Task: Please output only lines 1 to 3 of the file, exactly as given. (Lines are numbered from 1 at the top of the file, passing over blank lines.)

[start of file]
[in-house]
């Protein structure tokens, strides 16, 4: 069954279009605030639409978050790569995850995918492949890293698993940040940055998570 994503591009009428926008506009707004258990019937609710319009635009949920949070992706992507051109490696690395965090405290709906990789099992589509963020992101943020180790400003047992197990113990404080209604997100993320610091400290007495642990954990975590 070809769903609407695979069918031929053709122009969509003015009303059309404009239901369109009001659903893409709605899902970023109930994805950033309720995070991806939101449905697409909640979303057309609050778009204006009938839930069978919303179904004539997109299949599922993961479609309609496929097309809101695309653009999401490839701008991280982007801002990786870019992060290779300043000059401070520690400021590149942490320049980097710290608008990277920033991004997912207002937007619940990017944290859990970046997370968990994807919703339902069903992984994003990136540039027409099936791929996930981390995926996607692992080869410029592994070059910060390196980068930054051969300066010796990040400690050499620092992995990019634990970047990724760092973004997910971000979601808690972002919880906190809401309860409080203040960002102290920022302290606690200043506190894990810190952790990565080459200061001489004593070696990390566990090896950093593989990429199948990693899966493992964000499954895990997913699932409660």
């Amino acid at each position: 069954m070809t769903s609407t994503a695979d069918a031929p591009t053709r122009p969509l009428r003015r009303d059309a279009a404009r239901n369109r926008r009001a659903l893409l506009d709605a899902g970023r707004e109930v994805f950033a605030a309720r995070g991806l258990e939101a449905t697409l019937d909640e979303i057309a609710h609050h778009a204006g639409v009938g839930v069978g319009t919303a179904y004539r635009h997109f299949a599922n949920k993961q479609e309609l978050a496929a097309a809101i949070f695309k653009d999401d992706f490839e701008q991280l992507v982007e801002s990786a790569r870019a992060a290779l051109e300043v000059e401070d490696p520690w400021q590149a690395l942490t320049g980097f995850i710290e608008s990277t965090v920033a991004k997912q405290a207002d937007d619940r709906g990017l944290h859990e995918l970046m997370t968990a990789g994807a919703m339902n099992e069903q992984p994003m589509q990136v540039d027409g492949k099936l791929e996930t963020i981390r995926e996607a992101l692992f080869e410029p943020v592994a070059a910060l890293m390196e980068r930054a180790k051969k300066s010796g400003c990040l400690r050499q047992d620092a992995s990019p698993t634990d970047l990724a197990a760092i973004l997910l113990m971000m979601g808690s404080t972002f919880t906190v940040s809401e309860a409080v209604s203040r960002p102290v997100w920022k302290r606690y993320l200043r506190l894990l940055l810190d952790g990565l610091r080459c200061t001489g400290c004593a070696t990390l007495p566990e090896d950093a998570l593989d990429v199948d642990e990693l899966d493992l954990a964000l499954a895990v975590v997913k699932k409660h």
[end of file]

[in-house]
């Protein structure tokens, strides 16, 4: 069954279009605030639409978050790569995850995918492949890293698993940040940055998570 994503591009009428926008506009707004258990019937609710319009635009949920949070992706992507051109490696690395965090405290709906990789099992589509963020992101943020180790400003047992197990113990404080209604997100993320610091400290007495642990954990975590 070809769903609407695979069918031929053709122009969509003015009303059309404009239901369109009001659903893409709605899902970023109930994805950033309720995070991806939101449905697409909640979303057309609050778009204006009938839930069978919303179904004539997109299949599922993961479609309609496929097309809101695309653009999401490839701008991280982007801002990786870019992060290779300043000059401070520690400021590149942490320049980097710290608008990277920033991004997912207002937007619940990017944290859990970046997370968990994807919703339902069903992984994003990136540039027409099936791929996930981390995926996607692992080869410029592994070059910060390196980068930054051969300066010796990040400690050499620092992995990019634990970047990724760092973004997910971000979601808690972002919880906190809401309860409080203040960002102290920022302290606690200043506190894990810190952790990565080459200061001489004593070696990390566990090896950093593989990429199948990693899966493992964000499954895990997913699932409660």
């Amino acid at each position: 069954m070809t769903s609407t994503a695979d069918a031929p591009t053709r122009p969509l009428r003015r009303d059309a279009a404009r239901n369109r926008r009001a659903l893409l506009d709605a899902g970023r707004e109930v994805f950033a605030a309720r995070g991806l258990e939101a449905t697409l019937d909640e979303i057309a609710h609050h778009a204006g639409v009938g839930v069978g319009t919303a179904y004539r635009h997109f299949a599922n949920k993961q479609e309609l978050a496929a097309a809101i949070f695309k653009d999401d992706f490839e701008q991280l992507v982007e801002s990786a790569r870019a992060a290779l051109e300043v000059e401070d490696p520690w400021q590149a690395l942490t320049g980097f995850i710290e608008s990277t965090v920033a991004k997912q405290a207002d937007d619940r709906g990017l944290h859990e995918l970046m997370t968990a990789g994807a919703m339902n099992e069903q992984p994003m589509q990136v540039d027409g492949k099936l791929e996930t963020i981390r995926e996607a992101l692992f080869e410029p943020v592994a070059a910060l890293m390196e980068r930054a180790k051969k300066s010796g400003c990040l400690r050499q047992d620092a992995s990019p698993t634990d970047l990724a197990a760092i973004l997910l113990m971000m979601g808690s404080t972002f919880t906190v940040s809401e309860a409080v209604s203040r960002p102290v997100w920022k302290r606690y993320l200043r506190l894990l940055l810190d952790g990565l610091r080459c200061t001489g400290c004593a070696t990390l007495p566990e090896d950093a998570l593989d990429v199948d642990e990693l899966d493992l954990a964000l499954a895990v975590v997913k699932k409660h």